Susan Brindley, Mariah Chase and Kim Justis Eikner
To understand Agnes of God,
a "psychological/supernatural thriller" from 1979, maybe it's helpful to look a little harder at the more ancient and epic battle it represents. On the surface, John Pielmeier's drama seems to be a psychobabble-laden tug-o-war between believers and a damaged, analytical mind fallen away from the church. Structured primarily as a series of arguments between a nun with secrets and a shrink with secrets, Agnes of God
may not be about the innocent, simple-minded young sister who appears to have murdered an unwanted baby. Sure, that's the show's sensational hook, but this highly actable, if frequently problematic script, wants to grow into a full throated Platonic dialogue rehashing the 500-year-old grudge match between empirically verifiable "facts" and that which was once determined by the church to be "truth."
Even with all the news about "fake news" we take the primacy of facts for granted these days, but all in all, they're a relatively new concept. As emerging sciences elevated empirical knowledge during the Renaissance the very idea of fact-based learning challenged and chipped away at the church's supreme authority. Progressive minds were often imprisoned or excommunicated or worse for subverting "truth" but little by little all absolutes buckled under the terrible weight of relativism and "facts" emerged as the frequently assaulted measure of everything that matters. To this end, Agnes of God
seeds its struggle between faith and scientific inquiry with doubt, bias, and a great deal of manipulative woo-woo! A critic writing for The Chicago Reader
once called it the "anti-Inherit the Wind
," and while I might be a bit more charitable, the description's not so far off base that I'm not going to appropriate it. And like the American criminal court system, the script's apparent aim isn't to prove that divine miracles can happen, only to insert a gore-spattered habit's worth of reasonable doubt.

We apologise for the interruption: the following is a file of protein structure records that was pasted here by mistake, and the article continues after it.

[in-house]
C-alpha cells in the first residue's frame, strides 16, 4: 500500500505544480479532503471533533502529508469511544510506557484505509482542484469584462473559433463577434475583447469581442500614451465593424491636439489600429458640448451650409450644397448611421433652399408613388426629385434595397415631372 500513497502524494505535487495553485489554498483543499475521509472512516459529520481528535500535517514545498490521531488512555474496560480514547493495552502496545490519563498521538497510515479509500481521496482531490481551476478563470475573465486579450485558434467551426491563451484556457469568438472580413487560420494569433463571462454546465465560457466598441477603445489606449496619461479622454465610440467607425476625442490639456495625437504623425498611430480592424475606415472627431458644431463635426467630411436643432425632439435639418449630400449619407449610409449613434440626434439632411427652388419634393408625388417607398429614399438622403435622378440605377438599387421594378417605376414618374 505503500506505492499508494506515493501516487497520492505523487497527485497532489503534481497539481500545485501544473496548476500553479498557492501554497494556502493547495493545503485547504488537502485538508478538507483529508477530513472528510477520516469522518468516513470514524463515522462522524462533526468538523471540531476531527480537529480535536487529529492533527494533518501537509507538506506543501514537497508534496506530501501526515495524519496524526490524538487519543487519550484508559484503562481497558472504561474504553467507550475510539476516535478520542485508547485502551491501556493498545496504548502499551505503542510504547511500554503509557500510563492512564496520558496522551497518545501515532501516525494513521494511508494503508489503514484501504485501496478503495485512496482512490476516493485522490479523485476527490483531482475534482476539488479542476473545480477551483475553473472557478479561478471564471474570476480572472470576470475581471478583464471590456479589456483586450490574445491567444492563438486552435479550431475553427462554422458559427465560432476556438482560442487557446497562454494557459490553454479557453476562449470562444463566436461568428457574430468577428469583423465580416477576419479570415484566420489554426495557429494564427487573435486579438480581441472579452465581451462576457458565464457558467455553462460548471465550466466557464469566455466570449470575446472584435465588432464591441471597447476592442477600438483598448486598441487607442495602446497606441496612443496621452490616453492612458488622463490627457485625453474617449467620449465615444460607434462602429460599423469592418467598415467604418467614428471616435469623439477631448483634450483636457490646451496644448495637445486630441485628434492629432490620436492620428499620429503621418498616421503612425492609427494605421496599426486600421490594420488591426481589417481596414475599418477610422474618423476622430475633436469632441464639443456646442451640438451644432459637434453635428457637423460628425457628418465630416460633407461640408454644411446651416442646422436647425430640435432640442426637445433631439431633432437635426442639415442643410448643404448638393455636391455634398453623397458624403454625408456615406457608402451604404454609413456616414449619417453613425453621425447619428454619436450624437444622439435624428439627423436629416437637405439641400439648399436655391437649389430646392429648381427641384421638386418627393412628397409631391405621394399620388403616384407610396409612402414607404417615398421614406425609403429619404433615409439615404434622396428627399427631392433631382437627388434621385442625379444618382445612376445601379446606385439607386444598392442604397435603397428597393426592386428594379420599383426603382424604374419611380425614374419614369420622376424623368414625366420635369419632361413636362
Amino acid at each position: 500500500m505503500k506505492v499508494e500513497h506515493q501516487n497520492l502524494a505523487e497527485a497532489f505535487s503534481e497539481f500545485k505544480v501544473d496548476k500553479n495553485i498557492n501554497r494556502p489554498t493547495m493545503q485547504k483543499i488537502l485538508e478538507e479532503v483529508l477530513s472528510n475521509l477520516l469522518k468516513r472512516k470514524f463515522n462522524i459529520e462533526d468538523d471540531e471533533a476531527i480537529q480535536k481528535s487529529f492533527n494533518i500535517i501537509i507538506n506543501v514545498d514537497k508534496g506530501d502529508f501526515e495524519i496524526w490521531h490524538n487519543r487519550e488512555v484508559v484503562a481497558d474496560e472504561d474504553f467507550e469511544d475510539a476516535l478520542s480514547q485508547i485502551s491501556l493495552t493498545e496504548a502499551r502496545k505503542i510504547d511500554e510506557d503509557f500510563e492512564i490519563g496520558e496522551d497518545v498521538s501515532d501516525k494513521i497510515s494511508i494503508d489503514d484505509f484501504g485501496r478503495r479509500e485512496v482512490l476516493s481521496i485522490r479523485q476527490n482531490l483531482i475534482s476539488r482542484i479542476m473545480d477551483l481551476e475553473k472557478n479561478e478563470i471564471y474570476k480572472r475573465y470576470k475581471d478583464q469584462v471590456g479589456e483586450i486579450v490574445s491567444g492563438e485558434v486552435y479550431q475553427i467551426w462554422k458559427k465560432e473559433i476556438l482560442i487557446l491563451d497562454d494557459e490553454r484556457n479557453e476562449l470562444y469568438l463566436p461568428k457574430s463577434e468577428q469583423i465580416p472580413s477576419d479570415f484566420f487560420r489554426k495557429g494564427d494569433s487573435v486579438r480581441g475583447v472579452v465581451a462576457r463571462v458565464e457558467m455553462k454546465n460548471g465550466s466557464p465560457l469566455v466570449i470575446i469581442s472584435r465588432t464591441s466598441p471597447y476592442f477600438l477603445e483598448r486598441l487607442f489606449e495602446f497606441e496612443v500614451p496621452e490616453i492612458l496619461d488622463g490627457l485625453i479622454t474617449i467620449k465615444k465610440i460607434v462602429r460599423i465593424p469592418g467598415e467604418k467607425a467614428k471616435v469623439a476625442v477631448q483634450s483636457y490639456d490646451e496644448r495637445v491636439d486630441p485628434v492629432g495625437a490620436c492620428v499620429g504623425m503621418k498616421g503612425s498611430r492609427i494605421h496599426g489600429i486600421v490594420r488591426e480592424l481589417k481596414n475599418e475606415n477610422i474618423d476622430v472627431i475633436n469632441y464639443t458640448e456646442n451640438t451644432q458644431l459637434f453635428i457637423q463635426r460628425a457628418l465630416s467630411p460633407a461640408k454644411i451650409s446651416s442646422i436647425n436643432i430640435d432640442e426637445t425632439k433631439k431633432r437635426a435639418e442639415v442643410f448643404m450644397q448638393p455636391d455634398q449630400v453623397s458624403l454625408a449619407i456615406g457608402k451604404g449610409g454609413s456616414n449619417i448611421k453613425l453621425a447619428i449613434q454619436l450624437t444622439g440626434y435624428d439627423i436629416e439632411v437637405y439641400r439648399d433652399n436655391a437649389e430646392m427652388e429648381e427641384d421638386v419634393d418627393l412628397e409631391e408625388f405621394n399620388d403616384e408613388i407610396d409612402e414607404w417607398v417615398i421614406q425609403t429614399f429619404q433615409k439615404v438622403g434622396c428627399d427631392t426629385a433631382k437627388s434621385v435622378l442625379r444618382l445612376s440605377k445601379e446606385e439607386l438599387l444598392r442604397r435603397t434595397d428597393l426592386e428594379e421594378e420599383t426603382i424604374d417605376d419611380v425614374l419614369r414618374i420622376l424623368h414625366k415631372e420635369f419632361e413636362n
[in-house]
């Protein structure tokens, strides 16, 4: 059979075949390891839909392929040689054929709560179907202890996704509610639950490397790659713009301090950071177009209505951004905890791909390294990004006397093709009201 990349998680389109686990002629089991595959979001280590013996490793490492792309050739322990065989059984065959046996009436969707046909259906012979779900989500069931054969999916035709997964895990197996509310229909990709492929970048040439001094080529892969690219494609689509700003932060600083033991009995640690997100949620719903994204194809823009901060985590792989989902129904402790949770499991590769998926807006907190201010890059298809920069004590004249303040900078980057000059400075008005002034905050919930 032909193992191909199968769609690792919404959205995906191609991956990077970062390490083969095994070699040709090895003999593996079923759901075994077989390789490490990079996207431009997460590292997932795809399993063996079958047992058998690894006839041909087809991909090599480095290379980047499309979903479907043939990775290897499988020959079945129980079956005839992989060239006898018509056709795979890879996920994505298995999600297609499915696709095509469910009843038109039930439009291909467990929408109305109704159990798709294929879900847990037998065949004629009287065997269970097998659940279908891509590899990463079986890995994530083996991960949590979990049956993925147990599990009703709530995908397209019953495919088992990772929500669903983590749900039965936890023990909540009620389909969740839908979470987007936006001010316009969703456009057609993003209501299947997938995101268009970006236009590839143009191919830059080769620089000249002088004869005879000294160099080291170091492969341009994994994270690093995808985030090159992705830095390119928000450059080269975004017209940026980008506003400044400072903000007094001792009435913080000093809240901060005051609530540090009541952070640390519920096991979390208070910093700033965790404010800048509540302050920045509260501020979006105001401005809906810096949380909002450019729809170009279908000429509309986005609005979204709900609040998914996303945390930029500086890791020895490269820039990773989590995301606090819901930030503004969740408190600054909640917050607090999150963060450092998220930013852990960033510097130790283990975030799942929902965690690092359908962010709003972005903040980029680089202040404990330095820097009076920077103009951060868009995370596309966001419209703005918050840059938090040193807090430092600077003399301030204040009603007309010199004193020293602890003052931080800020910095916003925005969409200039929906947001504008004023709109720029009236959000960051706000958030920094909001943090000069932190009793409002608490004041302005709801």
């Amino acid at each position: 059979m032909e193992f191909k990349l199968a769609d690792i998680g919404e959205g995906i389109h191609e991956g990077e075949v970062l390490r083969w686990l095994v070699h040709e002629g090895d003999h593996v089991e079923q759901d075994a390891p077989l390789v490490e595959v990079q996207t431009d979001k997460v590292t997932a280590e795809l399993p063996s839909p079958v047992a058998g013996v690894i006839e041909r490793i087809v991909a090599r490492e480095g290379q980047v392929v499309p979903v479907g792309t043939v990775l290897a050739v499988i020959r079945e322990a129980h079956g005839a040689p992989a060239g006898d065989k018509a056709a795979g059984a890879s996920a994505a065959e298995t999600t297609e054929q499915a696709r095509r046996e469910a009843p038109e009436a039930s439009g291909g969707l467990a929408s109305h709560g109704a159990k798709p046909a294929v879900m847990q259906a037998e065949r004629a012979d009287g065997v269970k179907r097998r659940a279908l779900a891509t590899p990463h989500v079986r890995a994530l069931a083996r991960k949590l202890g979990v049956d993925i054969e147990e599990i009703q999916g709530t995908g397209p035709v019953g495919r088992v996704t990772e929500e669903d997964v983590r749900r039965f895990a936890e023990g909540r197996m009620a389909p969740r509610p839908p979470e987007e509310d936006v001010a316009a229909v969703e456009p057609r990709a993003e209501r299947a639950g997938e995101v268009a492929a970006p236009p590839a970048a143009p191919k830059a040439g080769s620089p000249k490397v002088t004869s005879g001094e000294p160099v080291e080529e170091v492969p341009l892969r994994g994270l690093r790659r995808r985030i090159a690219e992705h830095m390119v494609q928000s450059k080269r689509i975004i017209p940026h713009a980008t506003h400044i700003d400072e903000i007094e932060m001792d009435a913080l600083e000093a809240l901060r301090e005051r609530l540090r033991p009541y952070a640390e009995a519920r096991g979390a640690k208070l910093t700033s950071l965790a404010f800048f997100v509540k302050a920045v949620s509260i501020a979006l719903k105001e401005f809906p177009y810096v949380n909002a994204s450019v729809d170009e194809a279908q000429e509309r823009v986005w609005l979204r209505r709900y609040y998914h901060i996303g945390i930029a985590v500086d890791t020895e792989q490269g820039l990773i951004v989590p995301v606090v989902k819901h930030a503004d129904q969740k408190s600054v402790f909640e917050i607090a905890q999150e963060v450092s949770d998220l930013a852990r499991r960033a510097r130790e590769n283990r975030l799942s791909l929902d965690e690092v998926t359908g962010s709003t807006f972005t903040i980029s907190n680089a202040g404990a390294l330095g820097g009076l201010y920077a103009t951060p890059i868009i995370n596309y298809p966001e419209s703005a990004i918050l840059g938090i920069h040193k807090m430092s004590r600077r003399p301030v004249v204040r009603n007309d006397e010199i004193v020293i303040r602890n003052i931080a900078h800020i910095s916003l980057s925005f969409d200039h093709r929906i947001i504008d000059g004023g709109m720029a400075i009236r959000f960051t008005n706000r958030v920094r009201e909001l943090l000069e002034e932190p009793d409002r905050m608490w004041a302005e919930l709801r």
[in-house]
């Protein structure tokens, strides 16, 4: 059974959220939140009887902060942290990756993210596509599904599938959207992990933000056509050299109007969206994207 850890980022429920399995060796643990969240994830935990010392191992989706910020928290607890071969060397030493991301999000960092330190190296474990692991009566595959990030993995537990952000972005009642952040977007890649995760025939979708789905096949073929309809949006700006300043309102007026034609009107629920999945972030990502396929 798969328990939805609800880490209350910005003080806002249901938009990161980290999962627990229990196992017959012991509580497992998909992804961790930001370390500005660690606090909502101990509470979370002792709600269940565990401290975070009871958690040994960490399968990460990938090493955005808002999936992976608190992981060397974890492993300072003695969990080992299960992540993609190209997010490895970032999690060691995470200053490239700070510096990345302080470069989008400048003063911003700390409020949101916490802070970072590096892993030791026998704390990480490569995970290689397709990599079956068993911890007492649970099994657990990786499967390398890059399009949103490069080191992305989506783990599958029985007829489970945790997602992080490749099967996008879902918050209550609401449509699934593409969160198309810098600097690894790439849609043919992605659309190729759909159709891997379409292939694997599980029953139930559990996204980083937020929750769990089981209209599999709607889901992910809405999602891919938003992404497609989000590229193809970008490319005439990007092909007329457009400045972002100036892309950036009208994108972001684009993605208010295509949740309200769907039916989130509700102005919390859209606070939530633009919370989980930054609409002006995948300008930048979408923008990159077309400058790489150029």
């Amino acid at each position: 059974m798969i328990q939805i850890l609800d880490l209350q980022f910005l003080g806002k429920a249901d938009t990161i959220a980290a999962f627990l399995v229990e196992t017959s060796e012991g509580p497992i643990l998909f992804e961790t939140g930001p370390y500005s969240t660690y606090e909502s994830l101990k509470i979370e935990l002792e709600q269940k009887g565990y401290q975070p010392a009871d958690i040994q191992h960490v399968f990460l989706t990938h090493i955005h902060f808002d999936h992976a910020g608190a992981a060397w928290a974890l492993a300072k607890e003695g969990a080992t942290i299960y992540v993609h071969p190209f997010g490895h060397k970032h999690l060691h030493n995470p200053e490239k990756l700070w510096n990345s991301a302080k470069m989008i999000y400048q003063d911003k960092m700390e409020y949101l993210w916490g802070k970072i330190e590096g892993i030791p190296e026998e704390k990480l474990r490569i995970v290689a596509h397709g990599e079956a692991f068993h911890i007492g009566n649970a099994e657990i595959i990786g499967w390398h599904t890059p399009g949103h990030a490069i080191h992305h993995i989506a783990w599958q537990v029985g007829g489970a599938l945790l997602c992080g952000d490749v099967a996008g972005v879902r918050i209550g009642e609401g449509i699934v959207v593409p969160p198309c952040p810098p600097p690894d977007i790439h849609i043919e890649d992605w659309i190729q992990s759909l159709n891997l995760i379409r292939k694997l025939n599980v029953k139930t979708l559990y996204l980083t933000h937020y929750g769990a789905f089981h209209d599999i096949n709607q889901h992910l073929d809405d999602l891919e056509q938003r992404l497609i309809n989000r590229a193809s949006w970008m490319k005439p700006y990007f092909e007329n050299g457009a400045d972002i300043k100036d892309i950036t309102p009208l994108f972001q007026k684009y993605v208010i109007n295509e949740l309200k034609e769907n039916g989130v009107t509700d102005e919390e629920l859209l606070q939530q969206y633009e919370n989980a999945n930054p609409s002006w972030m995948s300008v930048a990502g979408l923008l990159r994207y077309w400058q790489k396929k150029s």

More frustrating: As the play's ancient polemic reveals itself, the more apparent it becomes that Agnes, a helpless creature who's been raped by her author if by nobody else, has little meaning to either side of this debate outside of how she might serve self interest or self-preservation. To that end she's both the title character, and a walking, talking McGuffin. This makes it exceedingly difficult to like anybody in this play enough to care about who wins the fierce debate. It's pretty evident from the beginning that whether Agnes is declared competent to stand trial or not, it's certainly not going to be this doe-eyed and free-bleeding jumble of ignorance and anxiety who may or may not be a virgin mother and saint.
What Agnes of God
does that we can all be thankful for is provide three women with some extremely showy acting opportunities. New Moon Theatre's cast and crew delivers all the fireworks you could possibly hope for. It's a remarkable convergence of talent with Kim Justis stepping into the part of Dr. Livingston, Susan Brindley as Mother Miriam, and Mariah Chase as Sister Agnes. Bringing these three strong performers together under the direction of Pamela Poletti, is a special occasion to be celebrated, even if the material's more sensational than satisfactory.
That's a fact.